Final Thoughts on DSP

As early in the morning as it was, I sincerely liked taking DSP. I think I learned more design tips and tricks in this class than any other this semester. I learned my way around programs like Illustrator, Photoshop, and InDesign and how to incorporate different elements from each into one final project. I think the program I still need the most practice with is Photoshop, working with the different effects and masks. I am eager to learn more about the program, however, and I am looking forward to the soonest opportunity to do so. I have learned to enjoy importing graphics and text into an InDesign document, making sure they are all the right resolution and color mode, checking to make sure the type follows the basic typographic rules.

But in addition to learning some of the ins and outs of Adobe software, I learned how to be a designer. I learned that just knowing how to manipulate the software doesn't mean you know how to make a good design. It is the person that makes the design, not the computer. Thus, I learned how to do much of the designing process by hand: thumbnails, internal approval, marker comps, client presentation, and copy-fitting. Of these aspects, I think I need the most improvement in coming up with creative concepts and ideas quickly in the thumbnail stage. I think that this skill improved as the semester has progressed, but I am hoping to develop this skill even more in future VisCom courses. I can't wait!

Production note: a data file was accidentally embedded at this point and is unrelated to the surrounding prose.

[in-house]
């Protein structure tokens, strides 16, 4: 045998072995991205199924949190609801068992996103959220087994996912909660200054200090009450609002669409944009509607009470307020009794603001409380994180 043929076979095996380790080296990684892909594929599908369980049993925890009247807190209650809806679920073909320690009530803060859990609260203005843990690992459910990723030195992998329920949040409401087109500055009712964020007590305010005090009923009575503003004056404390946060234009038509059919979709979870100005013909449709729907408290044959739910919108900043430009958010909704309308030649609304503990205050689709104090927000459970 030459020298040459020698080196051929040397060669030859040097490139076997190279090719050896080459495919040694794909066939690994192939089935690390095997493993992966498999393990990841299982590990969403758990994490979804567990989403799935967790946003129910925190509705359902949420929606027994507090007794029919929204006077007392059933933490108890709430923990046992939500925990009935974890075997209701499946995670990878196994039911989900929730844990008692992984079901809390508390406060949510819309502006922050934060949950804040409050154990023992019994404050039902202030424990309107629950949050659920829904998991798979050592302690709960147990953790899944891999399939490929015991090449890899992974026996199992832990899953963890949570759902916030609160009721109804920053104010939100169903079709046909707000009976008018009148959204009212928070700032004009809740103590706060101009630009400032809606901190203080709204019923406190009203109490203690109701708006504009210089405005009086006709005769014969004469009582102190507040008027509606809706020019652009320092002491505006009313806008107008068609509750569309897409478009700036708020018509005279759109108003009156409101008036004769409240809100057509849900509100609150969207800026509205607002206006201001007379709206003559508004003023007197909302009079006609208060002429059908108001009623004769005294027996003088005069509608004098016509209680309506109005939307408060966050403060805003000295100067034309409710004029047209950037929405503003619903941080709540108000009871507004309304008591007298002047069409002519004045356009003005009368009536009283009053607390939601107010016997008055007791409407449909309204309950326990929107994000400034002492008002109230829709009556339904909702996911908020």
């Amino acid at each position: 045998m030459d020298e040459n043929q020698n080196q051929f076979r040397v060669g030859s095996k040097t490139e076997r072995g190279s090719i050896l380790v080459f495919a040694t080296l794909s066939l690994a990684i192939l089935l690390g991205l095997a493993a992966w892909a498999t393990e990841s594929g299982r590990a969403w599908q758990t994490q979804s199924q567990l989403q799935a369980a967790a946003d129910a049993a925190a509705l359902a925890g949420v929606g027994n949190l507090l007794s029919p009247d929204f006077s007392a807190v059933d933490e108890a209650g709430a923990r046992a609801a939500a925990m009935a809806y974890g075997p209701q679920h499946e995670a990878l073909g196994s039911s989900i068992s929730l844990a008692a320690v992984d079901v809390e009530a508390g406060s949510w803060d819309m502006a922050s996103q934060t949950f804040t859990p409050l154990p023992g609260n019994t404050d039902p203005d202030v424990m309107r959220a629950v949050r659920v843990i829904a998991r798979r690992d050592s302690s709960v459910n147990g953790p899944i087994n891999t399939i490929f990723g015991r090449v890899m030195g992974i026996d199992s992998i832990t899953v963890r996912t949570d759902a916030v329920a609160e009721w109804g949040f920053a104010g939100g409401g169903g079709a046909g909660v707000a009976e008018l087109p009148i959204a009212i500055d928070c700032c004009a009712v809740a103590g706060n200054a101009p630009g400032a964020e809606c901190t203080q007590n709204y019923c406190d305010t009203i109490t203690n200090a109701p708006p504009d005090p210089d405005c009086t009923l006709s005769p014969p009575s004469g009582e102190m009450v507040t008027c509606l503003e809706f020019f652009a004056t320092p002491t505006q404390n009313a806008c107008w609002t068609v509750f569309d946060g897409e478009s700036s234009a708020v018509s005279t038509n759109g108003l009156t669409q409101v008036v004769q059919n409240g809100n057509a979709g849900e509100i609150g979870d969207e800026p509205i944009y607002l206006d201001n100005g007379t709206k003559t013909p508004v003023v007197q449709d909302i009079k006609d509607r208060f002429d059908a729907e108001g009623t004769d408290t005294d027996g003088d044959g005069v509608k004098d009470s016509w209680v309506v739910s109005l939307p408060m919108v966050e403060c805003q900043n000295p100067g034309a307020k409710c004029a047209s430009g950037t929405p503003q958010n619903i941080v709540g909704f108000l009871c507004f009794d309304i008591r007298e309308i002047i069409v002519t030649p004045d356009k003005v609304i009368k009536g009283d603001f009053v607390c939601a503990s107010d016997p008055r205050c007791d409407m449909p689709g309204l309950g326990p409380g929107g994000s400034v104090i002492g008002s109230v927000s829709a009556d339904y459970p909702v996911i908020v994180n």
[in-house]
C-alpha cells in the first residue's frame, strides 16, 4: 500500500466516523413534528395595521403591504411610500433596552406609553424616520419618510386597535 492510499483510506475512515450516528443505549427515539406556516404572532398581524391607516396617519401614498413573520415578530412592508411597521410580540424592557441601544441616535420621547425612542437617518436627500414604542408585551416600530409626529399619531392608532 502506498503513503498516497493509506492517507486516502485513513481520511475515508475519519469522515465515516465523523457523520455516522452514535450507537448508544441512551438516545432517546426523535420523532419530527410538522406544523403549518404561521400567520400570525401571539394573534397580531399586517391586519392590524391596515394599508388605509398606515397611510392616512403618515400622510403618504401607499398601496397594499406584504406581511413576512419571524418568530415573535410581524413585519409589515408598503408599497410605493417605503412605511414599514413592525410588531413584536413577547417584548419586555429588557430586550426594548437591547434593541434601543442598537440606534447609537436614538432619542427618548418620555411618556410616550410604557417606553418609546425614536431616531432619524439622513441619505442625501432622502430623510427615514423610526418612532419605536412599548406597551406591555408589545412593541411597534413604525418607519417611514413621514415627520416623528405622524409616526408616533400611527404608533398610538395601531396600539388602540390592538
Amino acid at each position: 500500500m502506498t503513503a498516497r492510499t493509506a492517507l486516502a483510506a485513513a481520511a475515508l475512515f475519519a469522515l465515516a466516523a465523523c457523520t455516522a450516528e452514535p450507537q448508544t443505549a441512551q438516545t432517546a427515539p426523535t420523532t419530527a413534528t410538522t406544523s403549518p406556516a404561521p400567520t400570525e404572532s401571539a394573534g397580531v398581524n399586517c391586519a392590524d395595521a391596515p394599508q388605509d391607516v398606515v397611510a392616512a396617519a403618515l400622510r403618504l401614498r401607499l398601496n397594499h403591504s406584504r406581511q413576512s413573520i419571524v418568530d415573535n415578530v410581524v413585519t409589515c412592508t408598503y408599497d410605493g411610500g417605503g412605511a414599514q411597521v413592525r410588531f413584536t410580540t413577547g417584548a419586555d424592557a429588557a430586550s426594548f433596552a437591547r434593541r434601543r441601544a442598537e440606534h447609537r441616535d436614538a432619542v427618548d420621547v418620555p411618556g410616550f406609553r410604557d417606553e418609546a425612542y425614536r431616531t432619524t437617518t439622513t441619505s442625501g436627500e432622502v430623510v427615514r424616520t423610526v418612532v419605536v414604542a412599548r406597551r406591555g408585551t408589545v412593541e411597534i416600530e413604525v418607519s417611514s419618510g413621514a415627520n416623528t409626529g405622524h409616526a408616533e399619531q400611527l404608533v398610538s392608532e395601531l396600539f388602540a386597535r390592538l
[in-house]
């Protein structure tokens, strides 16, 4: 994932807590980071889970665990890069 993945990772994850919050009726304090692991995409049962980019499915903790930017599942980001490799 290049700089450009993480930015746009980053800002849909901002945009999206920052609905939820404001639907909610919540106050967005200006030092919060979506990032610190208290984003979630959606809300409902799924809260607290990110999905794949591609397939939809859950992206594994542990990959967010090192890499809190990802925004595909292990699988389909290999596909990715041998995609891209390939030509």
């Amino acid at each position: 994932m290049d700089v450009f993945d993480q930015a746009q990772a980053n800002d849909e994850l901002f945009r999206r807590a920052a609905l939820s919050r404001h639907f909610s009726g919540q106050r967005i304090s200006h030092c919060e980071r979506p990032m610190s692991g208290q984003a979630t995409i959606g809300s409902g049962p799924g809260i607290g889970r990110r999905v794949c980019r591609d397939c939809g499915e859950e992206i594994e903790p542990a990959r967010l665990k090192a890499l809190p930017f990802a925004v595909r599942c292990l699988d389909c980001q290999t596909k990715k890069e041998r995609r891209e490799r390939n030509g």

Final Portfolio: Design Process

Best Thumbnails

I believe my best thumbnails were for the Marceline, MO pamphlet. Each mini, dummy-pamphlet shows a completely different concept. One explores the idea of Walt Disney going on to be world renowned for his movies and uses film strips as a motif. Another shows very little homage to Disney and emphasizes Marceline as a small-town, tourist attraction, providing a large map on the inside spread with each attraction pointed out and explained. One of my favorites shows an evolution of Mickey Mouse and a baseboard with a mouse hole on the front cover. The idea behind this design was to show that Disney grew up and matured out of Marceline, like Mickey Mouse grows and evolves over time. Another has a tourist theme, making all the photographs of the town's sights into postcards with the intention of drawing visitors. The fifth, and the design that was carried further into production, is the most colorful and uses a Mickey Mouse ears motif throughout. Although it was difficult at first to think up 5 completely different concepts and ideas, I think that each one could be carried out successfully.

Best Marker Comp